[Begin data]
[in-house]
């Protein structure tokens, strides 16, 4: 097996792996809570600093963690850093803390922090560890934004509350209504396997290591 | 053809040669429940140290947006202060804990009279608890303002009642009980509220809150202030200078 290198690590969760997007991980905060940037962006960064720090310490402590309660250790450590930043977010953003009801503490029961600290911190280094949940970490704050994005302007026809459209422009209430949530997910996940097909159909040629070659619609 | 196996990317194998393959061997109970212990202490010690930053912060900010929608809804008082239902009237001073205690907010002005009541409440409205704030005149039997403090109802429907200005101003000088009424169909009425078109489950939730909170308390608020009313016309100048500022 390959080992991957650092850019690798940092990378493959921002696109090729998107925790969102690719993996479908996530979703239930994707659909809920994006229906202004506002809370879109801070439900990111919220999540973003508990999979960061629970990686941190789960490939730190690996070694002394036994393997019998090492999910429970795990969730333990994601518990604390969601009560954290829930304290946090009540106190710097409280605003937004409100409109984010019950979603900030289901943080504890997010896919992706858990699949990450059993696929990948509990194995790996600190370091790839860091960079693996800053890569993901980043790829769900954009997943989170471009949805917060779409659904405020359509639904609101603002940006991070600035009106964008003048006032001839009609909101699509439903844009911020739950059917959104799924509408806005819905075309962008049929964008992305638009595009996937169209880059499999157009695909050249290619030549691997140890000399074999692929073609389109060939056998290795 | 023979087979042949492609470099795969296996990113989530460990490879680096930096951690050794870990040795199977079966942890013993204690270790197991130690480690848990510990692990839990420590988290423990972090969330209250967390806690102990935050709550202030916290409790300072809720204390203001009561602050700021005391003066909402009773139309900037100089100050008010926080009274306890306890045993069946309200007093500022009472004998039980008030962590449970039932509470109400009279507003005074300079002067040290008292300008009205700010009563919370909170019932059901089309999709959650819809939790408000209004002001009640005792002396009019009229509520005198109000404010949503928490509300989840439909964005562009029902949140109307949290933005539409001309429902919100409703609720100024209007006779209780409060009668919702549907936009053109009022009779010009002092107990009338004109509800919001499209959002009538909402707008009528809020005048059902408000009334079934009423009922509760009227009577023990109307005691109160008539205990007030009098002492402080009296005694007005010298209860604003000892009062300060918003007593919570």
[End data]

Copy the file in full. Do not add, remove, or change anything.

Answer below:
[in-house]
């Protein structure tokens, strides 16, 4: 097996792996809570600093963690850093803390922090560890934004509350209504396997290591 | 053809040669429940140290947006202060804990009279608890303002009642009980509220809150202030200078 290198690590969760997007991980905060940037962006960064720090310490402590309660250790450590930043977010953003009801503490029961600290911190280094949940970490704050994005302007026809459209422009209430949530997910996940097909159909040629070659619609 | 196996990317194998393959061997109970212990202490010690930053912060900010929608809804008082239902009237001073205690907010002005009541409440409205704030005149039997403090109802429907200005101003000088009424169909009425078109489950939730909170308390608020009313016309100048500022 390959080992991957650092850019690798940092990378493959921002696109090729998107925790969102690719993996479908996530979703239930994707659909809920994006229906202004506002809370879109801070439900990111919220999540973003508990999979960061629970990686941190789960490939730190690996070694002394036994393997019998090492999910429970795990969730333990994601518990604390969601009560954290829930304290946090009540106190710097409280605003937004409100409109984010019950979603900030289901943080504890997010896919992706858990699949990450059993696929990948509990194995790996600190370091790839860091960079693996800053890569993901980043790829769900954009997943989170471009949805917060779409659904405020359509639904609101603002940006991070600035009106964008003048006032001839009609909101699509439903844009911020739950059917959104799924509408806005819905075309962008049929964008992305638009595009996937169209880059499999157009695909050249290619030549691997140890000399074999692929073609389109060939056998290795 | 023979087979042949492609470099795969296996990113989530460990490879680096930096951690050794870990040795199977079966942890013993204690270790197991130690480690848990510990692990839990420590988290423990972090969330209250967390806690102990935050709550202030916290409790300072809720204390203001009561602050700021005391003066909402009773139309900037100089100050008010926080009274306890306890045993069946309200007093500022009472004998039980008030962590449970039932509470109400009279507003005074300079002067040290008292300008009205700010009563919370909170019932059901089309999709959650819809939790408000209004002001009640005792002396009019009229509520005198109000404010949503928490509300989840439909964005562009029902949140109307949290933005539409001309429902919100409703609720100024209007006779209780409060009668919702549907936009053109009022009779010009002092107990009338004109509800919001499209959002009538909402707008009528809020005048059902408000009334079934009423009922509760009227009577023990109307005691109160008539205990007030009098002492402080009296005694007005010298209860604003000892009062300060918003007593919570």